Nothing screams Christmas like Ebleskiver – or Danish Pancakes as they are called in the US. Test our true and tried recipe to get your fill.
Get the ingredients you need to put together a Scandinavian Christmas dinner in the US.
Scandinavians are a traditional people. We may be known for modern and sleek designs, but deep down when it comes to some areas, we can be an old-fashioned bunch. Christmas is one of those areas. We treasure our holiday season, and carry out all of our traditions with much due diligence. We’ve compiled a list of some of our favorite Christmas traditions for you to try.
Add either of these two Scandinavian rice desserts to your holiday preparation this year. Rice porridge with cinnamon sugar or rice cream and cherry sauce.
The celebration of Santa Lucia is one of the most cherished traditions throughout the Scandinavian countries.
Every year the Swedish Women’s Educational Association’s (SWEA) host their Christmas Bazaar at the Swedish Embassy in Washington DC. The event is a grand extravaganza of Swedish food and vendors. The finale, a Saint Lucia procession performed by an authentic Swedish choir made up of US-Swedes of all ages. We attended and were by no means disappointed.
Every year in the beginning of December, the Norwegians turn up the holiday spirit in Washington DC. In what has become a cherished tradition in the nations capital, the grand Christmas tree was lit up on December 1, 2015 to tunes from Norwegian country singer Ida Jenshus.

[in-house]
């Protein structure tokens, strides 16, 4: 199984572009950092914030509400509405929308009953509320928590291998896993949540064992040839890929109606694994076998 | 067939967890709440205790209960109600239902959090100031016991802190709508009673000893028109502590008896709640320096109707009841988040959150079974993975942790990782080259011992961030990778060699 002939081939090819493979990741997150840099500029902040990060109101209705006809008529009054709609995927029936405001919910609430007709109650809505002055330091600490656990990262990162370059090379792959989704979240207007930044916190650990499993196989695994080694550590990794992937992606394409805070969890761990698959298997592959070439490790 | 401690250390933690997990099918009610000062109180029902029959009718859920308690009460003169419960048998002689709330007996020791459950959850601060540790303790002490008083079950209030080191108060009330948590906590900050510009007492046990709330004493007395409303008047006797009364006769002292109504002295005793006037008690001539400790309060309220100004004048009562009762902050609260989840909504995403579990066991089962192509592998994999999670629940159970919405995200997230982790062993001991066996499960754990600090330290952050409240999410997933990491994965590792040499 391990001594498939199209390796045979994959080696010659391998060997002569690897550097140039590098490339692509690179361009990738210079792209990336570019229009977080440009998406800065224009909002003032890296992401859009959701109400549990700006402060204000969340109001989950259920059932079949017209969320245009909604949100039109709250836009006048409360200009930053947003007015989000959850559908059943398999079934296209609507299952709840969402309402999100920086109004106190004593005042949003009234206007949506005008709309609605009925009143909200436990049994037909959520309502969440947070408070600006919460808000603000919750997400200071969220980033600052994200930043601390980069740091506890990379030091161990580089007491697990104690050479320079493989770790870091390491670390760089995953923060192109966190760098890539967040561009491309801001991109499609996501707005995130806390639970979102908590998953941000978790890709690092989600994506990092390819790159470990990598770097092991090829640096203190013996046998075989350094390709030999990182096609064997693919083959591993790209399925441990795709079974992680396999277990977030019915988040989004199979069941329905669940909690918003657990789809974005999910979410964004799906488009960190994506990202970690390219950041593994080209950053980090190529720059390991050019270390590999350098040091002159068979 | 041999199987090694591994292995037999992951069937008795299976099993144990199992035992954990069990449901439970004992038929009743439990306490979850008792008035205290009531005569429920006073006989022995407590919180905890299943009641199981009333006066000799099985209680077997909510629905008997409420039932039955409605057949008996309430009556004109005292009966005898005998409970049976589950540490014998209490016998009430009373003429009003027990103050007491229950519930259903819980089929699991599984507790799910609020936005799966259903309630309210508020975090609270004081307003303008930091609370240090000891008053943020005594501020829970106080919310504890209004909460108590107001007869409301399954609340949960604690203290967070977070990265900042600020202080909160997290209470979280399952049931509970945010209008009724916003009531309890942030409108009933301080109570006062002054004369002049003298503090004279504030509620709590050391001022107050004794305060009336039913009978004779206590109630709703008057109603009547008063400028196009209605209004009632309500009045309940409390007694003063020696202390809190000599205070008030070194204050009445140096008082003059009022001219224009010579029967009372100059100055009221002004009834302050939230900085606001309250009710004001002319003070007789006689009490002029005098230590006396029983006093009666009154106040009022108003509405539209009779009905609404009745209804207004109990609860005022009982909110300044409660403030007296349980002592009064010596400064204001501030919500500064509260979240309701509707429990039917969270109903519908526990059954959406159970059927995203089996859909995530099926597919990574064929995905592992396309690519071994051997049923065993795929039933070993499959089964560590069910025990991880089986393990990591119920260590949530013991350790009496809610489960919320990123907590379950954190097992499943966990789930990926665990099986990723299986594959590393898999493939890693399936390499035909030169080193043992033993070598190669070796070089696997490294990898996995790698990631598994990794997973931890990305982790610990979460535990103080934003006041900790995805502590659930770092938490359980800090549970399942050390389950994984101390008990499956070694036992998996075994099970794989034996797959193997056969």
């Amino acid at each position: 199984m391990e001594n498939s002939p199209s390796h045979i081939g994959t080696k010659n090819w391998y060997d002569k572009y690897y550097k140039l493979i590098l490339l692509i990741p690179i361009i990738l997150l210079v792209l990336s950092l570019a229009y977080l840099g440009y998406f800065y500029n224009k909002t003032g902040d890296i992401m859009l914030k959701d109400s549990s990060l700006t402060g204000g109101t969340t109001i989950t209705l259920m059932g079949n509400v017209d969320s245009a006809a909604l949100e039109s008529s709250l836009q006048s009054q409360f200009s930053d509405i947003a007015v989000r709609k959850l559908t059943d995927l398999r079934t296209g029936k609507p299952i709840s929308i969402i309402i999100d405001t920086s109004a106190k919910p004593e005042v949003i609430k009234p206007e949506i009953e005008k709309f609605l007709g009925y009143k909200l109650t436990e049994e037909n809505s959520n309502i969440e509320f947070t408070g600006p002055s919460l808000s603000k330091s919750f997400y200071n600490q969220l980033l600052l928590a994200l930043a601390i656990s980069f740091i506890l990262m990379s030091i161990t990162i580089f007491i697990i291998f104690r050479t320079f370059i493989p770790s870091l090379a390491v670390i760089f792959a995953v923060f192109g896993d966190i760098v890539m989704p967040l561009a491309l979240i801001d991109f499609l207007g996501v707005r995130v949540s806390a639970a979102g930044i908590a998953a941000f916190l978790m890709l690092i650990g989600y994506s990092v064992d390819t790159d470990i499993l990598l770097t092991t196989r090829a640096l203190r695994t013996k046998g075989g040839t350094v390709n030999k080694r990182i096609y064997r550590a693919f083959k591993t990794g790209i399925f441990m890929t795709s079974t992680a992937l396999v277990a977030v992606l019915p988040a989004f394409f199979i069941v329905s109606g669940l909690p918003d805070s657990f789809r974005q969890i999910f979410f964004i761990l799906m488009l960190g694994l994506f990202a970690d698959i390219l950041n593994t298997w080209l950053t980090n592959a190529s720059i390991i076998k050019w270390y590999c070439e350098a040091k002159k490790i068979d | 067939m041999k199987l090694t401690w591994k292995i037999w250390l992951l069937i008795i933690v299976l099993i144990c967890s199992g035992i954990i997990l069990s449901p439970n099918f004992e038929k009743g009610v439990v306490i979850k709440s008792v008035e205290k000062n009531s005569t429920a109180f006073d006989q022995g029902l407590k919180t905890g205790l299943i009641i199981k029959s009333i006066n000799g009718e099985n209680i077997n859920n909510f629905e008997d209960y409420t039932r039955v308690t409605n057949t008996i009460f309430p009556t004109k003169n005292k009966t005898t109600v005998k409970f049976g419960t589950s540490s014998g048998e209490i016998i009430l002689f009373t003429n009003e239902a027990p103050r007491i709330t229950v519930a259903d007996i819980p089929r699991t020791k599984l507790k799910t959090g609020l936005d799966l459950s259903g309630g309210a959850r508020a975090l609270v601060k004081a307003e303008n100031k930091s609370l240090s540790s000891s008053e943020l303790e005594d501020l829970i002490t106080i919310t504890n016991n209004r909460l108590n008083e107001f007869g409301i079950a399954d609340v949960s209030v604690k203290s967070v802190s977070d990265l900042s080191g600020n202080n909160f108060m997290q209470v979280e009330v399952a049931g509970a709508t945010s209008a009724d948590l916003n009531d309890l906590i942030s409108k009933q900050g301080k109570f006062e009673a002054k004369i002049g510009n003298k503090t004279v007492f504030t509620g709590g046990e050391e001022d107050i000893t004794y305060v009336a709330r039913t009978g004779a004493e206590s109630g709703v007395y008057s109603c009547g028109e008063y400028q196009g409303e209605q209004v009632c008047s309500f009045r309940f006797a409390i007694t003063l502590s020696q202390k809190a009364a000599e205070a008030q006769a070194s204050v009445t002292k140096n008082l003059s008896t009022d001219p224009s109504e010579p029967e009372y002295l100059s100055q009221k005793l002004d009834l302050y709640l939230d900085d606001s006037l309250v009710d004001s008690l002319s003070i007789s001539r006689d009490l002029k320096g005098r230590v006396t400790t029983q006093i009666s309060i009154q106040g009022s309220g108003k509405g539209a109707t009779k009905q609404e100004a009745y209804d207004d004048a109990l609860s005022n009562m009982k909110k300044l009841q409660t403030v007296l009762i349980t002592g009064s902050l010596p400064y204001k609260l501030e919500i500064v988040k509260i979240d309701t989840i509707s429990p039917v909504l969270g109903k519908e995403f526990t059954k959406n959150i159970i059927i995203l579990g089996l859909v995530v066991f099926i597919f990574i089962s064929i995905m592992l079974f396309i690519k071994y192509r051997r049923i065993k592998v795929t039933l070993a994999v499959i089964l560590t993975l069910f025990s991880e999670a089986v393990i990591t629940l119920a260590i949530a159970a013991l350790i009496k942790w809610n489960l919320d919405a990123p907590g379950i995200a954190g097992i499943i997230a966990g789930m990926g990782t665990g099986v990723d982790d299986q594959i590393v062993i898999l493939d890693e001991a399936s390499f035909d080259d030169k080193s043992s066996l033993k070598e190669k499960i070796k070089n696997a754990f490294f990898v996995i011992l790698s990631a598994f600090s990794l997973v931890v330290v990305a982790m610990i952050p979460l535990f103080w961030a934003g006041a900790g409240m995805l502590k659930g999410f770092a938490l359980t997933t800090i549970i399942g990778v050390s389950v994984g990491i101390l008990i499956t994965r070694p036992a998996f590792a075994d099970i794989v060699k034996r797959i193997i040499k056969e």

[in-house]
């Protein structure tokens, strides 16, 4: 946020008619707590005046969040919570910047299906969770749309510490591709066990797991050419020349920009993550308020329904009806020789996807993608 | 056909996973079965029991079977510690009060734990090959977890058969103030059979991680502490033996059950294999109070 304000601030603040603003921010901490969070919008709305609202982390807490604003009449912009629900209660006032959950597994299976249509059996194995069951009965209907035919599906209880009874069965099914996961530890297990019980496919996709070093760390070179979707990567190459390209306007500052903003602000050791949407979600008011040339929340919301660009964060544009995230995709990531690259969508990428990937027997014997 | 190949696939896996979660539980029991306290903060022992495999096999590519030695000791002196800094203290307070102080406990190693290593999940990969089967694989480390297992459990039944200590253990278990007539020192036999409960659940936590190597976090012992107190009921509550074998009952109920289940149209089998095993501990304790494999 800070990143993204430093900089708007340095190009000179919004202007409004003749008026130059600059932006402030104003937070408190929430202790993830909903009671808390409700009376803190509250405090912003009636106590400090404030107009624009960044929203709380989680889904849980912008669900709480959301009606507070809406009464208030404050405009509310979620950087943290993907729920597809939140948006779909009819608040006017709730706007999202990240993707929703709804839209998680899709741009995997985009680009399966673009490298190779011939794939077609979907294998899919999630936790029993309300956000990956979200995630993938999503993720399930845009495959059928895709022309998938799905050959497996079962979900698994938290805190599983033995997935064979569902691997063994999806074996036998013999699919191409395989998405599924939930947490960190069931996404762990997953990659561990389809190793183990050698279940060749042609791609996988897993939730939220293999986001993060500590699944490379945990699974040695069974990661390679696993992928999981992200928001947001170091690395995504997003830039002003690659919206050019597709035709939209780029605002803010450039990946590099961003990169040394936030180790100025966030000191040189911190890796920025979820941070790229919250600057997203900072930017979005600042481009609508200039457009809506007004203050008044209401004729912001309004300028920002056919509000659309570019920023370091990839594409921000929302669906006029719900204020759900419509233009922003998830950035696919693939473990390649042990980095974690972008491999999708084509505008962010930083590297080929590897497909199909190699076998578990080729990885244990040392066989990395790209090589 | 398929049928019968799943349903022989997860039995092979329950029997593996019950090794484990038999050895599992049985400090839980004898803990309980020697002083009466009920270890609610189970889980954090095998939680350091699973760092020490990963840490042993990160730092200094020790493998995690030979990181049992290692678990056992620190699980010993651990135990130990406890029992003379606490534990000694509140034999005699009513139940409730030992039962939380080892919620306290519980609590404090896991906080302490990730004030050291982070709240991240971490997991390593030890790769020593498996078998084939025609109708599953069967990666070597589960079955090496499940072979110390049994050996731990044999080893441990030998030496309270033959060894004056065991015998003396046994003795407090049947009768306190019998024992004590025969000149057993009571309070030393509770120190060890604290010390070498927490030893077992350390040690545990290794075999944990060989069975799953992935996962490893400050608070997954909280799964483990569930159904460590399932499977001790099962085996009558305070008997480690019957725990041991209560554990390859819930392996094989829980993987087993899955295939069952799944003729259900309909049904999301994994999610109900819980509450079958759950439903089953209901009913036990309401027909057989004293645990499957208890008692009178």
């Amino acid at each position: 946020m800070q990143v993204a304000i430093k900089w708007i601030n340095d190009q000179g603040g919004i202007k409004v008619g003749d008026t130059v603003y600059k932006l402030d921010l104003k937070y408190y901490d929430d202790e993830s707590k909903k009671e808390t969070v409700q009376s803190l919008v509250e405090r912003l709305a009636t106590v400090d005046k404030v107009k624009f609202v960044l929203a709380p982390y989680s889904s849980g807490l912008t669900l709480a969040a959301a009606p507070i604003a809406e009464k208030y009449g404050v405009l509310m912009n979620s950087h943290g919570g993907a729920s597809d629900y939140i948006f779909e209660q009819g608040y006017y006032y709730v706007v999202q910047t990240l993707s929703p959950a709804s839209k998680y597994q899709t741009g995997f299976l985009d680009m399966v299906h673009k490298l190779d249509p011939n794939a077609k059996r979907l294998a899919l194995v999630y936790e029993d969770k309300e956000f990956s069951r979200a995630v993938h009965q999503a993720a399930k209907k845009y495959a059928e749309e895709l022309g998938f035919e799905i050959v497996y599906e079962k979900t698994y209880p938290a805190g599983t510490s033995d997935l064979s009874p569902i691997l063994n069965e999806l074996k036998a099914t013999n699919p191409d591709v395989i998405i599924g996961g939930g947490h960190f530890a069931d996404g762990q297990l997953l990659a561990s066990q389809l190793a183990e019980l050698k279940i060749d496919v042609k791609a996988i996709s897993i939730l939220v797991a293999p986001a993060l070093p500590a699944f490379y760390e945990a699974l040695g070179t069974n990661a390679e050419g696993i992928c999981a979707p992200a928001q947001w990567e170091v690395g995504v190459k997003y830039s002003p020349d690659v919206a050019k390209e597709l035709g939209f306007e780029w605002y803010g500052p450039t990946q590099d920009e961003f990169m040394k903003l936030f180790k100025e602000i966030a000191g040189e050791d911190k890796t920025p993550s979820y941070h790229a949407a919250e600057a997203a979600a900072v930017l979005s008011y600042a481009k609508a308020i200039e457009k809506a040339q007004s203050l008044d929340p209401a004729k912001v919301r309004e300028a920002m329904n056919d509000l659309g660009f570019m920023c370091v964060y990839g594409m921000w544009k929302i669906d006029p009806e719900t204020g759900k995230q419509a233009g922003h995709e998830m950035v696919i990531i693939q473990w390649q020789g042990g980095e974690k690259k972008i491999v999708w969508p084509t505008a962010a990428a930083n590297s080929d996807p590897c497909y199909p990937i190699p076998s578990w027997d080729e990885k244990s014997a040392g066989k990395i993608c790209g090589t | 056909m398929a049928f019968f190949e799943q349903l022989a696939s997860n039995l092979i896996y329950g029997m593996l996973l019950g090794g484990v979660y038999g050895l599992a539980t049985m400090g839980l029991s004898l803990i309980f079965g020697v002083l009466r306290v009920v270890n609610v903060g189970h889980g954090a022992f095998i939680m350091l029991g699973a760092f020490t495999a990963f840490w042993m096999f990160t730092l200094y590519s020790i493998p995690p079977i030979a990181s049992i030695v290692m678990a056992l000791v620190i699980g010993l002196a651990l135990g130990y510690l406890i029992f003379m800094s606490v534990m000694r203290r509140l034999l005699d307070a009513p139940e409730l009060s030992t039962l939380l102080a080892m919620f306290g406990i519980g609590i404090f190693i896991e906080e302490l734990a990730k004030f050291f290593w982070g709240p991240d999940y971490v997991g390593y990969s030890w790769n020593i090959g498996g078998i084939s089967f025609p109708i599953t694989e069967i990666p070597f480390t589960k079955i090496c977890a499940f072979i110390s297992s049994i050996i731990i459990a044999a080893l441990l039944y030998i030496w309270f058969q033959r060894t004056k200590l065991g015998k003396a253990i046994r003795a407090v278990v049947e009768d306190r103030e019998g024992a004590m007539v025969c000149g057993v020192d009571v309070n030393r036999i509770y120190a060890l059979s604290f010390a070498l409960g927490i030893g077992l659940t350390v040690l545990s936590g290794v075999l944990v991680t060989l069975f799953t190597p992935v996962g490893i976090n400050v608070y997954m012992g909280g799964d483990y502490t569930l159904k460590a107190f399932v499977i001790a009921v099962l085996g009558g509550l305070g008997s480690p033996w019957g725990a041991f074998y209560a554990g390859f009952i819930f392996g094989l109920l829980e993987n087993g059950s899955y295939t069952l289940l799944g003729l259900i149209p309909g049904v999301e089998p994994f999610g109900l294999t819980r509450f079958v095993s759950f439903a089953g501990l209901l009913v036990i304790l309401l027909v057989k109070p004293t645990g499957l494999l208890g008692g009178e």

If you live in a condo in Chicago, in a co-op in New York, or anywhere in the city of Philadelphia, you may be counting yourself as part of a growing segment of the American population, who is forced to forgo a live tree for Christmas. That’s a tall order for us tree-loving Scandinavians. Luckily, we’ve found a way around this piece of legislation.
From November till February there’s not a fridge in any of the Scandinavian countries that doesn’t have a jar of pickled red cabbage. This dish is key to the Scandinavian Christmas table whether as a side for meat and potatoes, or as a topping on open-faced sandwiches. Use our recipe to get your own pickled red cabbage in house during the winter months.
Nothing says Scandinavian Christmas more than gløg/glögg/gløgg. It’s the perfect warm drink after a day of skiing or just a long walk.